World Heritage Protection for the Tarkine
| Dr. Bob Brown
| Dr. Bob Brown
Nearly two centuries ago, Henry David Thoreau wrote that “In wildness is the preservation of the world.”
I first went deep into the forests of northwestern Tasmania in 1973 in an unsuccessful search for the Tasmanian tiger. That wonderful creature is now accepted as extinct, but the Tarkine remains a stronghold for earth’s next largest marsupial carnivore, the Tasmanian devil. This region is also prime habitat for giant wedge-tailed eagles, white goshawks, wombats, wallabies, platypuses and echidnas. The world’s biggest freshwater invertebrate species is not in the Nile, Amazon or Mississippi but in the comparatively tiny west-flowing rivers of the Tarkine: Astacopsis gouldi is a blue-shelled crayfish, which grows up to a meter in length and six kilograms in weight.
This area—named Tarkine or takayna after the takayna people who lived in large numbers on this coast until brutally displaced by British colonization of the island—is one of the wettest in the southern hemisphere. In these forests thrive five or six meter-high tree ferns almost exactly the same as those fossilized in Antarctica, and species of trees that shared the planet with the dinosaurs more than 60 million years ago.
“Nature is the salve for our souls. We owe it to everyone who comes after us and ourselves, to protect what little is left of wild nature ...”
It remains today a rare gem of natural intactness in a world where the destruction of wild nature is rampant and accelerating. It should also be one of the easiest in the world to protect. Comprising just seven percent of Tasmania, the Tarkine contains the nation’s largest temperate rainforest, a galaxy of its rare and endangered wildlife and some of the richest Aboriginal heritage in the hemisphere. The latter has been inscribed on the National Heritage List. The cleanest air in the world, as measured by the nearby UN monitoring station, blows across the Tarkine’s shores.
Two components of the Tarkine that help make it a prospective World Heritage Area are its wildness and wildlife. Features like its contentious coastline, its modest but very ancient mountain ranges and intervening river valleys and the 180,000 hectares of rainforest (the Tarkine totals close to 500,000 hectares) are wilderness. That is, they remain remote, wild and inspiring bastions of naturalness, unimpacted by roads, ports, towns, factories or mines. Such wildness is rapidly disappearing from the face of the planet.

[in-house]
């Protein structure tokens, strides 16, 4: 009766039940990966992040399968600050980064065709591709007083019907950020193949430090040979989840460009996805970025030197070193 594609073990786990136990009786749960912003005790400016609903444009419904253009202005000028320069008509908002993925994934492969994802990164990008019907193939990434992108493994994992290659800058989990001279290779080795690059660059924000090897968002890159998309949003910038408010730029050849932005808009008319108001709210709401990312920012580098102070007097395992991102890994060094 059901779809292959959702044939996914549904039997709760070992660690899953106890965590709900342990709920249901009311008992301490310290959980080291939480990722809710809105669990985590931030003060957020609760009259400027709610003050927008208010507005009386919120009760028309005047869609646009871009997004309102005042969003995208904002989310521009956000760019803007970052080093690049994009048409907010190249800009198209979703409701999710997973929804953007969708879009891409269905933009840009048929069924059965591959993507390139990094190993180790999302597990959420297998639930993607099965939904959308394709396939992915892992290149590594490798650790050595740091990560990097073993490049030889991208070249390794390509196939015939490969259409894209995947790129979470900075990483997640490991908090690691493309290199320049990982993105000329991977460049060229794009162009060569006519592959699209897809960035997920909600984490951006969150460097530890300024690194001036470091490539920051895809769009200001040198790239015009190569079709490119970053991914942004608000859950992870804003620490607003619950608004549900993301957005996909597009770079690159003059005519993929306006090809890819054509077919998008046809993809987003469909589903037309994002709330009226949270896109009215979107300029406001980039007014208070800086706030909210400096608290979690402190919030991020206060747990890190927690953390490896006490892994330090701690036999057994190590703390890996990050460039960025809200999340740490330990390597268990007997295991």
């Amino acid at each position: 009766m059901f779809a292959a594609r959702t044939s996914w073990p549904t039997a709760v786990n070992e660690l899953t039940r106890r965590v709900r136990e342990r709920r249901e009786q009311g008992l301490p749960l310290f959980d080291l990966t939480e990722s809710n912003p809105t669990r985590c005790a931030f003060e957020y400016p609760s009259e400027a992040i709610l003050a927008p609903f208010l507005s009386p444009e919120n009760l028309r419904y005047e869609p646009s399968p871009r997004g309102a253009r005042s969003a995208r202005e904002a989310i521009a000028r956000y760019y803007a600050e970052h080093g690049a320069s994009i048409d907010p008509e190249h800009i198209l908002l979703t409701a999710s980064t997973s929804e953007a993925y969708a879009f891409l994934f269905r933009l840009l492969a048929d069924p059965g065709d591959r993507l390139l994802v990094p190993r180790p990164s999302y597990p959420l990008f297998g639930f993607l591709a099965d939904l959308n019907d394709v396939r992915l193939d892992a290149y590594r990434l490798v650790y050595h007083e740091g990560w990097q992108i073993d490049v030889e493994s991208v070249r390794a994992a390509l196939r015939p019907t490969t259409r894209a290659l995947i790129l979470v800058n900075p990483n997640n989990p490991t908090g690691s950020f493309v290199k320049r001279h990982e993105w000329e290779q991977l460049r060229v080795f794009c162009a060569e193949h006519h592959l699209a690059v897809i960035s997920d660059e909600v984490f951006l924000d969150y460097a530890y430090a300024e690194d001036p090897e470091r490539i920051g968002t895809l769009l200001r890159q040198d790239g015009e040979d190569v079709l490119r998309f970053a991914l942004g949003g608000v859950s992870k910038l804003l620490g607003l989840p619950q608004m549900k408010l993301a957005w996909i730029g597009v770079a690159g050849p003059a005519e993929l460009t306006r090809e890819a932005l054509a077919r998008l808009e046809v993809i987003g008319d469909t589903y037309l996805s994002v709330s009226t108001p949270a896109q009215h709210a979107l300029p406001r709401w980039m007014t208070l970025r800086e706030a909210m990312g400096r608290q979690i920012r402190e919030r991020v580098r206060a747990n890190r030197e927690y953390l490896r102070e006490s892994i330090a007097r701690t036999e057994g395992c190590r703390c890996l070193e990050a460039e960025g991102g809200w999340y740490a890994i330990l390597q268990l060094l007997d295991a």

Nicole Anderson stands in front of a single eucalyptus tree, the only one left standing in a freshclearfell . Photo: Mikey Schaefer
In the 1970s, as a young family doctor in Launceston, Tasmania’s second largest city, I came to the conclusion that most people visited me because of stress: They exhibited high blood pressure, stomach ulcers, skin rashes or insomnia due to the stress of modern civilization. Walking or rafting in the wilds, it also became clear to me that nature is the greatest resource for human relaxation, inspiration, adventure and serenity. It makes no sense to be cutting down, digging up or damming the little bit of truly wild nature we have while building more tranquilizer factories.
Nature is the salve for our souls. We owe it to everyone who comes after us and ourselves, to protect what little is left of wild nature on planet Earth, which, so far as we know, is the only living place in the universe. The Tarkine is our test.
I, for one, am here to defend the wildness which was the universe of the takayna people when they, like the forbearers of us all, lived in awe of and harmony with this one planet which cradled us into existence. What a simple and sensible thing that we should want to stir the world into action to protect the wildness of the Tarkine.
Watch the full film: takayna
Weaving together the conflicting narratives of activists, locals and Aboriginal communities, and told through the experiences of a trail running doctor and a relentless environmentalist, this documentary, presented by Patagonia Films, unpacks the complexities of modern conservation and challenges us to consider the importance of our last truly wild places.